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A Golden Ratio Every Powder Chaser Needs to Know
By: Brian Bensch | Published: 1952 days ago.
If you’re the type of skier that scours every snow forecast out there, and have been ogling in the office this week about the 23+ FEET of fresh snow having fallen so far just this month in Tahoe, odds are you’re probably not a first-time skier or snowboarder. To be clear, at Snow Schoolers we love beginners. We cherish every opportunity to introduce new friends to the mountains and to help them discover the joy of sliding down a snowy slope. This post, however, will not be geared toward first-timers. This one is for my fellow powder hounds.
For those of you that don’t know me, here’s a quick introduction. I love skiing. More than that, I love powder. I wrote my college admissions essay about what was then the best ski run of my young ski career, on a run called “Hari Kari” at Bear Valley. It had been a 3-foot dump, and after a quarter-mile traverse, the run opens up to a steep and wide face with fresh tracks available in all directions.
If you’re like me at all, those are the moments we dream about. Deep snow, steep terrain, and most importantly, no one else nearby. No friends on a powder day, obviously.
But alas, we are rarely alone in these moments. According to the SIA, there are over 500,000 American skiers who ski at least 30+ days per year, and they represent 5% of the 10M annual American skiers. They also represent competition on a pow day, because we all know fresh tracks can only ever be had once. On a typical pow day at Squaw, folks start lining up at 6AM at KT-22, hoping for the elusive first chair and an opportunity to ski that one perfect run. The first skiers start ripping down shortly after 9AM, and by 9:30AM there are hundreds of tracks in all directions. By 10AM, it is so tracked out you can barely tell it snowed overnight.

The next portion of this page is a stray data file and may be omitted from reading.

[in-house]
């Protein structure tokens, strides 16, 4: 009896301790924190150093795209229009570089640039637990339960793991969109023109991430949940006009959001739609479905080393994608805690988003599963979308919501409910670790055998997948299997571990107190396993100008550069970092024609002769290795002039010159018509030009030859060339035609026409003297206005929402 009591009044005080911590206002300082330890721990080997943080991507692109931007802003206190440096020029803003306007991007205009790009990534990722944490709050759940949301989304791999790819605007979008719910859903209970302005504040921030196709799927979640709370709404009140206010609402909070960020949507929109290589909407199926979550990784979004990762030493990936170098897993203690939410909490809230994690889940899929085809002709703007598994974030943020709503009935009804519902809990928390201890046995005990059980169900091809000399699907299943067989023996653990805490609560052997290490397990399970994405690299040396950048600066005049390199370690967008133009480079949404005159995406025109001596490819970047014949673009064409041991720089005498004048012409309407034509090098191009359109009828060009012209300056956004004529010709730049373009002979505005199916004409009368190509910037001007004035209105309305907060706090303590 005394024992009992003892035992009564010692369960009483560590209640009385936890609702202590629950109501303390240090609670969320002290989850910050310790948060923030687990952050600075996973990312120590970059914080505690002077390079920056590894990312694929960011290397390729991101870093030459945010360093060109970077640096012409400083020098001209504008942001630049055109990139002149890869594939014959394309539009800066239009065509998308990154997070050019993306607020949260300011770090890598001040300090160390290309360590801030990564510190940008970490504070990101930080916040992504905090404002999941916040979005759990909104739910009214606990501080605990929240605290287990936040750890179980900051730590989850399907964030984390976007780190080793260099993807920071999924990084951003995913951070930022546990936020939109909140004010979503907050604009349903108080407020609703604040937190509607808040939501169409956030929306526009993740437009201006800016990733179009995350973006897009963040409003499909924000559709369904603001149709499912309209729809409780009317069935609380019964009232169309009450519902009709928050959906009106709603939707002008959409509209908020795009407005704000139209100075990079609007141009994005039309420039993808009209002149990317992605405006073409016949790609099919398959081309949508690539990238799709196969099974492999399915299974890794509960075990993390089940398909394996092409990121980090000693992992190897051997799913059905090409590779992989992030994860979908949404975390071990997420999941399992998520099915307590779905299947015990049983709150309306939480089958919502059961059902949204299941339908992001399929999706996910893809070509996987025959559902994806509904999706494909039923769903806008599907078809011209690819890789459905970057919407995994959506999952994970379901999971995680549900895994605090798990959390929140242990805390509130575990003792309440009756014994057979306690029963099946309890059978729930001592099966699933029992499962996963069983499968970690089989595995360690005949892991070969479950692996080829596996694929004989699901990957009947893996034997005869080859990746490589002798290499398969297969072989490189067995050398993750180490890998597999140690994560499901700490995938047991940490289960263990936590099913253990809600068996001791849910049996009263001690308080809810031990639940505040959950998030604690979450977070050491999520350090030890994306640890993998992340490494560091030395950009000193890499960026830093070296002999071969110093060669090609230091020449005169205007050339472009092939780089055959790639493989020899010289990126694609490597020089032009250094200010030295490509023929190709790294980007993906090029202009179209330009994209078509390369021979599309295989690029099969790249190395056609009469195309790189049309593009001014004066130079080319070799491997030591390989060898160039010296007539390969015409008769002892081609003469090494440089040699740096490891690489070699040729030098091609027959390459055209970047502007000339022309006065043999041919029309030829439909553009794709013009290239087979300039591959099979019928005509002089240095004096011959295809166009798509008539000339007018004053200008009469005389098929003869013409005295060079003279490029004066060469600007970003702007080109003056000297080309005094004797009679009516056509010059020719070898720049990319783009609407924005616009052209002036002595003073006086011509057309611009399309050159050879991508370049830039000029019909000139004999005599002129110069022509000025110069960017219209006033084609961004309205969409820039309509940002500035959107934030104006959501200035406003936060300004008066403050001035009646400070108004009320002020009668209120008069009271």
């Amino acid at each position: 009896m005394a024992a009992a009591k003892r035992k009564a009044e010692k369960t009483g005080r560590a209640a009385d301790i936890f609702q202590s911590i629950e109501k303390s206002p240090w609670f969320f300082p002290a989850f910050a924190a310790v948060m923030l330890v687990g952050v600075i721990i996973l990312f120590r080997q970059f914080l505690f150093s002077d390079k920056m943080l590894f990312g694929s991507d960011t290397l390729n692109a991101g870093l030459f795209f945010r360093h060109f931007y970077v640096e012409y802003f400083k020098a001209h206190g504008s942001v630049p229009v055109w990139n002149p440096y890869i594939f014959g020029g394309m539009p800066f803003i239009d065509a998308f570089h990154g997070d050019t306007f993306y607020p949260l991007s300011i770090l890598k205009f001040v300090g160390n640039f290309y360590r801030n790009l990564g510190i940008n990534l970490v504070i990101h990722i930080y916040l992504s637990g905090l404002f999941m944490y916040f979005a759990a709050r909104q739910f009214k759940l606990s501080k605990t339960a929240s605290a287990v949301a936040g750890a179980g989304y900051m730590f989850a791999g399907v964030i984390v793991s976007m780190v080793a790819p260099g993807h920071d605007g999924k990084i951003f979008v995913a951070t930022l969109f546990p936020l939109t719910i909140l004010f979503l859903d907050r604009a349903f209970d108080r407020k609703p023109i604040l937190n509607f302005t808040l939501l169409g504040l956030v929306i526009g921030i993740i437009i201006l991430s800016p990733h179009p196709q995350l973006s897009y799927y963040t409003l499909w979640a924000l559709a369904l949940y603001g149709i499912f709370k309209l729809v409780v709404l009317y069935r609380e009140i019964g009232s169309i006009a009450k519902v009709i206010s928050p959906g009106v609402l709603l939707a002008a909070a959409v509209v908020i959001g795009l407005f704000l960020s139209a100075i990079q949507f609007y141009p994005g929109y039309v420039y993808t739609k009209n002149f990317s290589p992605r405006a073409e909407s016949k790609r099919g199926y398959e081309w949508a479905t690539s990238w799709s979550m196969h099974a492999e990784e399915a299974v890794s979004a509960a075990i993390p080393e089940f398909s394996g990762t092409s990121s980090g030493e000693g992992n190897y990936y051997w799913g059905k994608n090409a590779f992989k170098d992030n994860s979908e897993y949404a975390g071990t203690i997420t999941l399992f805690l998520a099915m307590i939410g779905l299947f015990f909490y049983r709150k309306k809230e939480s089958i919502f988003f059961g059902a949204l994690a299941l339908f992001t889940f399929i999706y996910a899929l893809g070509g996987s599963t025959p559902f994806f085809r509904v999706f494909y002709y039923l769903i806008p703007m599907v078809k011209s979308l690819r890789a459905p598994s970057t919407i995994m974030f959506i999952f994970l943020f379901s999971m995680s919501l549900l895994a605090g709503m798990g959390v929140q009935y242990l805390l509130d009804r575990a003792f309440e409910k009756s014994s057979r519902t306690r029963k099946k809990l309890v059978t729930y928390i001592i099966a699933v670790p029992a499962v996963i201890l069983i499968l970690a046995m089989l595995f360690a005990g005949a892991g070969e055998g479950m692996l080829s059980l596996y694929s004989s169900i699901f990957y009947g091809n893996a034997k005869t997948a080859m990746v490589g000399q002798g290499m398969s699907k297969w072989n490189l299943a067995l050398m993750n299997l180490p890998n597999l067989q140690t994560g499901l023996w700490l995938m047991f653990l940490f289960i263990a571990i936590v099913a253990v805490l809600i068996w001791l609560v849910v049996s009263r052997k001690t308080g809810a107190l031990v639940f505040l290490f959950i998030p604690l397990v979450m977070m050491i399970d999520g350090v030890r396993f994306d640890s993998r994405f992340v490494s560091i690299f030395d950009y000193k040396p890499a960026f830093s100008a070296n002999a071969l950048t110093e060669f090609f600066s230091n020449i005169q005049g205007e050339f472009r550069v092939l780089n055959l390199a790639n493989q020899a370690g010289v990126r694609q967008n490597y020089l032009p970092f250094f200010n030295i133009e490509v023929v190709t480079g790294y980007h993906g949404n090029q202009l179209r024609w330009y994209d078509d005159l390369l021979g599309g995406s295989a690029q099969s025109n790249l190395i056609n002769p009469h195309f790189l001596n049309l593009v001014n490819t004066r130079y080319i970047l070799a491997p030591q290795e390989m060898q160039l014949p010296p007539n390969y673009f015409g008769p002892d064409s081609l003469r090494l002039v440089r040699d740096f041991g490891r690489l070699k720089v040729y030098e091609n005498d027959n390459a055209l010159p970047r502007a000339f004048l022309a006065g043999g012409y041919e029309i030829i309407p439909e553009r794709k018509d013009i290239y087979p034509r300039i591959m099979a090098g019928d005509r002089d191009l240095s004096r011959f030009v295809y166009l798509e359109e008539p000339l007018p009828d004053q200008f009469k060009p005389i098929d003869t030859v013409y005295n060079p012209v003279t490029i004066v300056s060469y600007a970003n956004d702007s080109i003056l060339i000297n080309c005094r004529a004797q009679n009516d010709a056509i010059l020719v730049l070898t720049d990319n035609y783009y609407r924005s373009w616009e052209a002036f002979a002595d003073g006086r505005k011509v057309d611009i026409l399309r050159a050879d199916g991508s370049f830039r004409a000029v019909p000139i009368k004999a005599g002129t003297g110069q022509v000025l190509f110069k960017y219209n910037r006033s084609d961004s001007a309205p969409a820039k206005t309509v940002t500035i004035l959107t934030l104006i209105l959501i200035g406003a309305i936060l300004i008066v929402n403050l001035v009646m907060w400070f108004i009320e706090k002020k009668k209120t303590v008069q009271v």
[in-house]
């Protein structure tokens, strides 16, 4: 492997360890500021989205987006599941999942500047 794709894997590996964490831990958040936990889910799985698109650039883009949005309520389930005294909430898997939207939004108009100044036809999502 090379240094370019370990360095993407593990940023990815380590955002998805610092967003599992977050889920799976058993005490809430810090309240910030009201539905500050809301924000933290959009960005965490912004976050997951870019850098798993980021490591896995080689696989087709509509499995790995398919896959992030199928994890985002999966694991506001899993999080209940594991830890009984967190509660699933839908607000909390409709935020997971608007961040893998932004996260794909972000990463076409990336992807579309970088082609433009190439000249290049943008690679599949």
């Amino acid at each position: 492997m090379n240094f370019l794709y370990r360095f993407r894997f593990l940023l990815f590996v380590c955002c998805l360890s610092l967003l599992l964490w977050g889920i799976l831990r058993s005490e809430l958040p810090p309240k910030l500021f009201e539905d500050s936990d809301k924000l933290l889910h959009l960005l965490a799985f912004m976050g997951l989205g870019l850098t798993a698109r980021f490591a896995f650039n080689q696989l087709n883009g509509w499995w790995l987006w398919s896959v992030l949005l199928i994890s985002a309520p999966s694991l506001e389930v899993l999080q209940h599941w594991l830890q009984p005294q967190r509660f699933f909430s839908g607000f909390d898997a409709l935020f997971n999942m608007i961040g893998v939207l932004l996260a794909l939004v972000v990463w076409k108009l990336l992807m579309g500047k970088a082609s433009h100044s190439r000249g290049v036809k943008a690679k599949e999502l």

Don’t get me wrong, that could be the best hour of skiing you get all year. So I’m not here to try and convince you it’s not worth waiting for. However, after 20 years of chasing powder, I’ve formulated a theory that I’d now like to share with you. I call it the Golden Ratio. It’s not rocket science at all. Simply put, to maximize your powder skiing, you want to find the ski area with the fewest people. Pretty simple, right? The secret is to recognize that the crowds on the mountain are not just a function of popularity, but also a function of uphill lift capacity.
Uphill capacity is one of those metrics that almost every ski resort reports, and is defined as the number of skiers per hour that a lift can move up the hill. If a high speed quad has 250 chairs, that means it can move 1,000 people at a time. And if the chair ride is 10 minutes, then it can do 6 laps per hour, and would have an uphill capacity of 6,000 skiers per hour. Turns out that 6,000 sets of ski tracks is more than enough to track out KT.
So how would you calculate and use this Golden Ratio? Quite simple. In the below table, you’ll see every major ski area in Tahoe, along with both their uphill capacity and their total number of skiable acres. The golden ratio is just that uphill capacity divided by the number of skiable acres. The smaller the ratio, the better. The larger the number, the faster those acres of terrain will see tracks, and the more likely you are to bump elbows with your fellow powder chasers.
(skiers per hour)
A quick glance reveals Homewood to be the hands-down winner. And as anyone who has had a Squalpine pass and chased powder on a weekend should know, you’re far more likely to find good snow at Alpine than Squaw in the afternoon on a pow day.
Anecdotally, my personal experience over the last two weeks at Homewood has really driven this home. Here’s a photo from Christmas day at 11am:
And here’s another from MLK Monday at 1pm:
And again, as the sun is setting on MLK around 3:30pm. Still just a few tracks, and at least one of them were mine!
I’d love to hear from readers in the comments below. Is my theory of the Golden Ratio too simple? What am I missing?